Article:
When 2016 finally comes to an end, it will forever be remembered as a year marred by the deaths of some of our greatest artists. Alan Vega, Bernie Worrell, Ralph Stanley, Maurice White, Phife Dawg, Blowfly, Prince… even without adding legends outside the realm of music like Muhammad Ali, the list is too long. And of course we began the year by losing David Bowie to cancer just days after he celebrated turning 69 with the release of one of his most memorable albums, Blackstar.
In the days that followed, it seemed impossible for someone not to have been affected by Bowie’s death in at least some small way. People I never thought would be Bowie fans took to social media to express their grief, and I even heard from a high school girlfriend, with whom I saw Bowie in 1990 on the Sound & Vision tour, after more than 20 years of not being in touch. On a personal level, I was struck by how odd it was to be affected so strongly by the death of someone that I had never met.
But why shouldn’t his loss feel personal? Having listened to Bowie’s records countless times for most of my life, it’s hard not to feel like I knew him, as I’m sure is the case for so many people. That Bowie seemingly spoke to and for so many (the so-called “misfits” of the world) is indicative of the transcendent power he possessed. It is this transcendence that fuels Rob Sheffield’s On Bowie (Dey Street Books).
If you’ve ever had the pleasure of meeting Sheffield, his love of music and pop culture is obvious. Rather than the jaded rock critic one might expect someone with his credentials to be, Sheffield is effusive with his zeal for all manners of pop music, and that enthusiasm has come through in past books like Love Is a Mix Tape and Talking to Girls About Duran Duran. As you might gather, he is something of a true believer and a romantic.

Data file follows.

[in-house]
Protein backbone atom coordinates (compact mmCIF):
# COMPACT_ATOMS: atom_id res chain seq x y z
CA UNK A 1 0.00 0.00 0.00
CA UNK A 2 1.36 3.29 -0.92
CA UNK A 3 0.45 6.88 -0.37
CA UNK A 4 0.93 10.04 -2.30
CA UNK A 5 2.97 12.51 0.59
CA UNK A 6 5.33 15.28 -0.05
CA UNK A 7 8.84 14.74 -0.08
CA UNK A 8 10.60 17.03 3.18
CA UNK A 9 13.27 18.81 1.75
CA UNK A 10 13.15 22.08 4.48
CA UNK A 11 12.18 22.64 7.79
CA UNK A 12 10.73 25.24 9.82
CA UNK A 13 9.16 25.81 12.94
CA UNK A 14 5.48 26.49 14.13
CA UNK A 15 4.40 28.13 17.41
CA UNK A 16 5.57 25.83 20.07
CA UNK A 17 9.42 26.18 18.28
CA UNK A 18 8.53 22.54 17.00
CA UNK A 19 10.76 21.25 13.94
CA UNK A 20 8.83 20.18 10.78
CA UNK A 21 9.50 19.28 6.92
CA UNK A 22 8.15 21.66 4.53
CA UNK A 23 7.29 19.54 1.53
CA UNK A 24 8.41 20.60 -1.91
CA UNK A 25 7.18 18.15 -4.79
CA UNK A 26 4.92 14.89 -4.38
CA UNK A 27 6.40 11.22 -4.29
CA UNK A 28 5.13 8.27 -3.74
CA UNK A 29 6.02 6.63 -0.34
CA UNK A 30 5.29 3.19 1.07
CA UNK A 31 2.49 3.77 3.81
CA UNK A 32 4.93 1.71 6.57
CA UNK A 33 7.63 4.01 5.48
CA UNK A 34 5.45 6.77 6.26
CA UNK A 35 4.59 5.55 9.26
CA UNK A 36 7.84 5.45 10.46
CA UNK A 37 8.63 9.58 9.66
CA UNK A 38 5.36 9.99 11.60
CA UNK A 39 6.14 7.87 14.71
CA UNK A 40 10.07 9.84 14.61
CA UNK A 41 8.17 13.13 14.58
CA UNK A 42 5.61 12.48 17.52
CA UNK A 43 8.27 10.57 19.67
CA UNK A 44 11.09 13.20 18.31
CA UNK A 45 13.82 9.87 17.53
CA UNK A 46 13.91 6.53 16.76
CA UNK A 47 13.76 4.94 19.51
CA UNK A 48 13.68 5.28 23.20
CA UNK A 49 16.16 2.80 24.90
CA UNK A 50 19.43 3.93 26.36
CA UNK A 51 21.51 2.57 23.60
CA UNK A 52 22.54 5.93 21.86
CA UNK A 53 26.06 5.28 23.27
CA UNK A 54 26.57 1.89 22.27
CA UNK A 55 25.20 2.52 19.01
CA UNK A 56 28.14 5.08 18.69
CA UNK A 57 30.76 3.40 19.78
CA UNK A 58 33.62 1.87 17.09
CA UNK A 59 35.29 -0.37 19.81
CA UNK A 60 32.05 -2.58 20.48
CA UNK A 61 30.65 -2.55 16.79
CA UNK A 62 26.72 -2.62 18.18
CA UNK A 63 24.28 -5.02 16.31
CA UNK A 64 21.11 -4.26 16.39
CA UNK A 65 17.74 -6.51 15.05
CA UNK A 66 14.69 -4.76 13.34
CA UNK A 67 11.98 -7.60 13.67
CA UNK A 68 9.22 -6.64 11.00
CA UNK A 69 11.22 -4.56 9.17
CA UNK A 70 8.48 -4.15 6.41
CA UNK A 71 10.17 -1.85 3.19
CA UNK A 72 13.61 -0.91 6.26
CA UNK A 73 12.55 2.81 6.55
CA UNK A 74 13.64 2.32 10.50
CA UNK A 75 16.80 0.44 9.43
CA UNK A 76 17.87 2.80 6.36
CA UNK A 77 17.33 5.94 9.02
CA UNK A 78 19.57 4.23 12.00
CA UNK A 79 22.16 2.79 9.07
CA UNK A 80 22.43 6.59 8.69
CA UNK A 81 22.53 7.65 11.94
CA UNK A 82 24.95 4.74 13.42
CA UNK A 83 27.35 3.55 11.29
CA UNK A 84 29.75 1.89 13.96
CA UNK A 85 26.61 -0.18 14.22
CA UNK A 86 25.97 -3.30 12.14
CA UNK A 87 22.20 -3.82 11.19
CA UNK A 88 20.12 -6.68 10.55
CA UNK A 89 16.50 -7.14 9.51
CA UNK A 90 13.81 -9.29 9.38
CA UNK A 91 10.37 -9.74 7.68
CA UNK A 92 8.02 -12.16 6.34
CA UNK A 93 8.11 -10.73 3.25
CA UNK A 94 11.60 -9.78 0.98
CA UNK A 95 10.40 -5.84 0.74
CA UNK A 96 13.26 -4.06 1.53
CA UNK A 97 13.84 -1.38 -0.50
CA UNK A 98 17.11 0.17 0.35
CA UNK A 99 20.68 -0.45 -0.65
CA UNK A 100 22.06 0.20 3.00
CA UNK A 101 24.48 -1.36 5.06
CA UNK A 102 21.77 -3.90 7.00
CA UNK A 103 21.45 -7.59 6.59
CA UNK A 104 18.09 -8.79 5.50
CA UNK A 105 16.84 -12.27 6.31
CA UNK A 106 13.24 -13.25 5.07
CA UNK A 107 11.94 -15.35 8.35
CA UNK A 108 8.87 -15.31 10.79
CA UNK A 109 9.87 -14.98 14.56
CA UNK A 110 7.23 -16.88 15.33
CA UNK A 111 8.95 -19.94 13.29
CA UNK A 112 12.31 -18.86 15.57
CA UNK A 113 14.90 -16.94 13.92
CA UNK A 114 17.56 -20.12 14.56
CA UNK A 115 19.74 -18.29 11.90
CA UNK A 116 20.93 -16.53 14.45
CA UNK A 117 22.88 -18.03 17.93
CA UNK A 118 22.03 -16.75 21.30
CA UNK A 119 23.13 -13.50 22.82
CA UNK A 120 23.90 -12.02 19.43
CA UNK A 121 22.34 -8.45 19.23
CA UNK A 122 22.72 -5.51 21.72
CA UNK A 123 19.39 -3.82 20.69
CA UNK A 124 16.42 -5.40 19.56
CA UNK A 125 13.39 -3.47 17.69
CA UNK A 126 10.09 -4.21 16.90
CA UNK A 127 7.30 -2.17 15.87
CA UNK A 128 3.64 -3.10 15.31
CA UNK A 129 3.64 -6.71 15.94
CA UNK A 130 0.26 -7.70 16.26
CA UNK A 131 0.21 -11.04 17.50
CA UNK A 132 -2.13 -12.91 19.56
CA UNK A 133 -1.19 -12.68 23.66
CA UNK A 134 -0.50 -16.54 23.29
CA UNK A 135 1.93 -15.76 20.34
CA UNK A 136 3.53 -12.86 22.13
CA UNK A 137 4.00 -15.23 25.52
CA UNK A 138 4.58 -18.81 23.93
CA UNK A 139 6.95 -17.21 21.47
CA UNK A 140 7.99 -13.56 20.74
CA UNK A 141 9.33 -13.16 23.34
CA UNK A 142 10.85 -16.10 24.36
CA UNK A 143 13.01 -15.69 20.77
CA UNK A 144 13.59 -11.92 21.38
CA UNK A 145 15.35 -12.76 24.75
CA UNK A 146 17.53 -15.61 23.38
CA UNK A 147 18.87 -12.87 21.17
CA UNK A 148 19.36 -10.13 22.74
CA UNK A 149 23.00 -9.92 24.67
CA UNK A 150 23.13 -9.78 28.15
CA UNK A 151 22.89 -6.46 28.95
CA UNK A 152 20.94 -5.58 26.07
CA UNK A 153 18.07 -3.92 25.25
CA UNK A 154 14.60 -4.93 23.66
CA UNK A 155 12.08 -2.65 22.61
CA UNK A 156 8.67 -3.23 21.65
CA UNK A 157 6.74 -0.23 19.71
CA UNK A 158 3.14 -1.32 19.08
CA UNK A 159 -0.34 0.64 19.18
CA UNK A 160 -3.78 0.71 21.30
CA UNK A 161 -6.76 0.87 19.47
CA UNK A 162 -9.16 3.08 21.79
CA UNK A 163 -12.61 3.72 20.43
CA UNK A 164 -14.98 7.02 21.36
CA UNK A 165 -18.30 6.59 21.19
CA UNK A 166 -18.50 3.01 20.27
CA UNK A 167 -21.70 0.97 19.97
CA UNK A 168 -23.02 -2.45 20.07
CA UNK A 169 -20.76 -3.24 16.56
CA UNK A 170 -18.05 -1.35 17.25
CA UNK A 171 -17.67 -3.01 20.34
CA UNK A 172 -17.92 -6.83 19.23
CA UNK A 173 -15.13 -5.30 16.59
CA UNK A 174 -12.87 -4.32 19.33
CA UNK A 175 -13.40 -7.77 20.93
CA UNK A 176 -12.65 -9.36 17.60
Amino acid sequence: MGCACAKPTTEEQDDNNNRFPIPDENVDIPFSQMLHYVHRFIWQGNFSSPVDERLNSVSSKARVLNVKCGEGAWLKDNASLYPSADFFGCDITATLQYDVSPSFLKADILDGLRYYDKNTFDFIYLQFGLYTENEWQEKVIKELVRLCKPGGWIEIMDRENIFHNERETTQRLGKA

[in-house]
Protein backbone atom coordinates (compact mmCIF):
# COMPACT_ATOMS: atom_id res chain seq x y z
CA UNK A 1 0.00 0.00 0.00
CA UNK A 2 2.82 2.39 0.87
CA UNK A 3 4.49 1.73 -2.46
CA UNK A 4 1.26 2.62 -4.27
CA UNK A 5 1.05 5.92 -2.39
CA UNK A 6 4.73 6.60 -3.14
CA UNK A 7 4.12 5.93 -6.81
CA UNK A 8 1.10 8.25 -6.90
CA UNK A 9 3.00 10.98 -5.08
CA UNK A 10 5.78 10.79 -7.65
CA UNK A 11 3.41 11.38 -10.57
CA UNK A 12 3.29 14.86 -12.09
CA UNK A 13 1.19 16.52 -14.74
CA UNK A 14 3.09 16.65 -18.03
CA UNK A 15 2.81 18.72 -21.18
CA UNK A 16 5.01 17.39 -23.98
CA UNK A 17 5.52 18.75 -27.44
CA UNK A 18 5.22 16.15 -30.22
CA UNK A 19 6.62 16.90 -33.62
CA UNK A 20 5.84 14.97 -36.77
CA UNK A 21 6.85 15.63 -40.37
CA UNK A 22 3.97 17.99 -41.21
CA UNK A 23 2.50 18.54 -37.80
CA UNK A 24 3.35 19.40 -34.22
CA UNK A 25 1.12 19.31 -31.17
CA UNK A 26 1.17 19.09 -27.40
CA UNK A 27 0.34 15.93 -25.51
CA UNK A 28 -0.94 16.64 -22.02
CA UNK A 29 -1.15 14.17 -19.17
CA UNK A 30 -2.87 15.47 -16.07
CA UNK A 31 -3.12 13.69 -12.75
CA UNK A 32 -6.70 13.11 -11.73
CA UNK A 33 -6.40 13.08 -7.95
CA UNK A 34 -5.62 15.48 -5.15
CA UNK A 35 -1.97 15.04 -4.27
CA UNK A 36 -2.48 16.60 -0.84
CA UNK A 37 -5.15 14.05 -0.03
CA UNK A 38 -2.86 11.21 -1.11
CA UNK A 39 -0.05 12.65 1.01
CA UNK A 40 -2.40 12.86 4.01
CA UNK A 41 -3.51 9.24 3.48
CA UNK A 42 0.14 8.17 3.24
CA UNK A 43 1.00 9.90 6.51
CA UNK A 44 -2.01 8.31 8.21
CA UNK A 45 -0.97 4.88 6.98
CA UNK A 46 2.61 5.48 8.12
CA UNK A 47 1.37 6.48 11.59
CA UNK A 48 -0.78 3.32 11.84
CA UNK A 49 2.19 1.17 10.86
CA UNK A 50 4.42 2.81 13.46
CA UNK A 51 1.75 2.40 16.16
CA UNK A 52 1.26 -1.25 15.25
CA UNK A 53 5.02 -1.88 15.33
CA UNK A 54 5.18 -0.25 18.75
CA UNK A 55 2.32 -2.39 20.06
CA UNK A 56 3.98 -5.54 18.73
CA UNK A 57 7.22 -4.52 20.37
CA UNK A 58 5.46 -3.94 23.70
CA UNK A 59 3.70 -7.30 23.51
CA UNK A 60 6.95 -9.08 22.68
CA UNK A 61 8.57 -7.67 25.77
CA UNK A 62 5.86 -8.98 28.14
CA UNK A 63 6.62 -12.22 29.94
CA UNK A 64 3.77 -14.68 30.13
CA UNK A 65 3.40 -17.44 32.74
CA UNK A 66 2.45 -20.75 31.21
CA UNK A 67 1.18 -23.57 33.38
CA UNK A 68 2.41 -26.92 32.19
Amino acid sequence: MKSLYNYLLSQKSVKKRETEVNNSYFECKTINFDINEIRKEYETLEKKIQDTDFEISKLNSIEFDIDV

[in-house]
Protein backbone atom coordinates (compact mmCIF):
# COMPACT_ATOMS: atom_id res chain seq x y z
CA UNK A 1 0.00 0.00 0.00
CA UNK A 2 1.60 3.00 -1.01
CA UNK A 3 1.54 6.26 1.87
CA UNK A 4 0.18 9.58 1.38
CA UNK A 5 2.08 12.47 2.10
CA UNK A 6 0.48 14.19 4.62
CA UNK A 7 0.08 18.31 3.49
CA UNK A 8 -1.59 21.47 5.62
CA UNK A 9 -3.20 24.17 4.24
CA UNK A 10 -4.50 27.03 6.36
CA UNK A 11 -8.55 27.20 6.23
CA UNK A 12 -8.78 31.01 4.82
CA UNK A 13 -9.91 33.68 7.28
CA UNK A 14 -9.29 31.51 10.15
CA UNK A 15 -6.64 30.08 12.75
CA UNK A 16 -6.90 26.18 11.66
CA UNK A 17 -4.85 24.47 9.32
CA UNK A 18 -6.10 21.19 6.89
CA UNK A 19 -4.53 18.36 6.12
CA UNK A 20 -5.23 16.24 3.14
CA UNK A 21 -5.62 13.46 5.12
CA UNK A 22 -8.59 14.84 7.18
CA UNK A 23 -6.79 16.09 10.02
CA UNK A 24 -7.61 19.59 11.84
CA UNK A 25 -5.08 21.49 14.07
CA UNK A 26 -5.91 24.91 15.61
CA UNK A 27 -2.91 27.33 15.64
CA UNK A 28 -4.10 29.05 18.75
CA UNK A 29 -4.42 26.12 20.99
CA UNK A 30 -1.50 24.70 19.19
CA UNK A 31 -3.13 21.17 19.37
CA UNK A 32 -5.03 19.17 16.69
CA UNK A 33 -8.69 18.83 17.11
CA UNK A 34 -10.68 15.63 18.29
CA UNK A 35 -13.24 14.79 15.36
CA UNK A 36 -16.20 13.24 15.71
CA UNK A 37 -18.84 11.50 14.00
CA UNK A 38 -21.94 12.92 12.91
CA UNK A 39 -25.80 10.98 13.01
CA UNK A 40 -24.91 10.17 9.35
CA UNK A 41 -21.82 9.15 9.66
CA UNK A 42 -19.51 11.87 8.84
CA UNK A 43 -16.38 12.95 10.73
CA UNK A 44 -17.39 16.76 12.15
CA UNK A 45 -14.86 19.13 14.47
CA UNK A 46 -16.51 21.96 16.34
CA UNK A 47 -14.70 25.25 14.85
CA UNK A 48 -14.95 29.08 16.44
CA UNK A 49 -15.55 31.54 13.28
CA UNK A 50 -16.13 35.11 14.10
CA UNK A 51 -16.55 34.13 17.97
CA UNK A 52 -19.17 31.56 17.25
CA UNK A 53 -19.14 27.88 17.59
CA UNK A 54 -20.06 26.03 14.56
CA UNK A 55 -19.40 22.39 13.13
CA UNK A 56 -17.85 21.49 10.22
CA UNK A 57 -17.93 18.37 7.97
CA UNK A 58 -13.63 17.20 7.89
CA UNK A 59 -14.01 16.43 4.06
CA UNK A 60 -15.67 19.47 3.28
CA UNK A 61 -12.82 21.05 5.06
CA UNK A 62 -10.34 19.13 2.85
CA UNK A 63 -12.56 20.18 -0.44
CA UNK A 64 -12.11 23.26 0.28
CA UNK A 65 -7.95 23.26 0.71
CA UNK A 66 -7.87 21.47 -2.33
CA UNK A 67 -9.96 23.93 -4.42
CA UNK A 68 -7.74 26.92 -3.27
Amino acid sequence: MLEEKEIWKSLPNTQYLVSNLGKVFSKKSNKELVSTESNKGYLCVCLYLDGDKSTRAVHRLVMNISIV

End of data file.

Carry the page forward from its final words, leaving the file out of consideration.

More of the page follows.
Not long after Bowie’s death, Sheffield was asked if he could turn around a book on the Thin White Duke in a month. A lifelong fan, he dove into the project, coming out the other side with On Bowie. Part biography, part critique, and part personal reflection, the book is brimming with Sheffield’s passion for his subject. In many ways, the tight deadline may have worked to Sheffield’s advantage. There is a fervor as he goes through Bowie’s body of work in chronological order to divine meaning and intent, examine Bowie’s development as an artist, and elucidate the brilliance of his own favorite songs. He no doubt brought a lot of accumulated knowledge to the project as he recalls favorite anecdotes which, never captured before the internet age, may have otherwise gone forgotten. Having such tidbits at his fingertips also gives the book a fluidity that more scholarly Bowie bios have lacked.
Indeed, it is Sheffield’s natural familiarity with his subject that breathes life into On Bowie. That Sheffield was up late at night with a Bowie mix already in his tape deck when news of the singer’s passing first surfaced is indicative of the kind of fan he is. He’s the kind who knows the accepted lyrics of some songs may not be what was actually sung. The kind who can pinpont the exact reasons why he likes and dislikes late-period albums. The kind who can make semiotic connections between songs from disparate portions of Bowie’s lengthy discography. The kind who understands the enormity of Bowie’s existence in all its permutations. We may not ever completely get over Bowie’s death, and Sheffield gets that too: On Bowie is a fevered eulogy that contextualizes our universal grief and puts into words why Bowie meant—and will always mean—so much.